Councils are introducing tough internal limits on social care spending to avoid ‘Barnet graph of doom’ scenarios in which such spending takes up a progressively larger proportion of income, LGC has learned.
Worcestershire CC has effectively capped its social care spending by setting an expectation that its adult social care budget will remain at 42% of the total in 2016-17, despite the prospect of rising demand.
In practice this could mean an £11m cut to the service’s budget, according to Dr Richard Harling, director of adult services and health at the authority.
He told LGC: “It’s an ambition to limit expenditure in adult and children’s social care to about current levels with budgets set accordingly.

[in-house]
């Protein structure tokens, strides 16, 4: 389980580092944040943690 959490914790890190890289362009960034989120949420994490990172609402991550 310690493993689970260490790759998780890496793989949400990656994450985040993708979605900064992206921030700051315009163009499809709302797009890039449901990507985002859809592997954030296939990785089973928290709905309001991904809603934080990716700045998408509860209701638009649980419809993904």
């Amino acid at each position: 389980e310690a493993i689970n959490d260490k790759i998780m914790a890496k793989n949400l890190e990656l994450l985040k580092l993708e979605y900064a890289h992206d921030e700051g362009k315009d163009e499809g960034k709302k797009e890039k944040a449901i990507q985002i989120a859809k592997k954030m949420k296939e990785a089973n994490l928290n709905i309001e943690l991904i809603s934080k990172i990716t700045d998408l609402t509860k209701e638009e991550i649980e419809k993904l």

“So rather than follow the trajectory of the ‘Barnet graph of doom’ with a progressively greater proportion of the council’s budget spent on social care, our adult social care budget is expected to remain at 42% of the total council budget.”
Essex CC has introduced a similar “cap”, the authority’s chief executive Joanna Killian said during a session at the County Councils Network conference last week.
Ms Killian said she was also concerned about the costs councils would face in implementing the proposals in the Care Bill which is currently before Parliament.
She said her authority would have to spend about £26m to implement this legislation.
LGC is researching the costs of social care and will report findings in next week’s issue.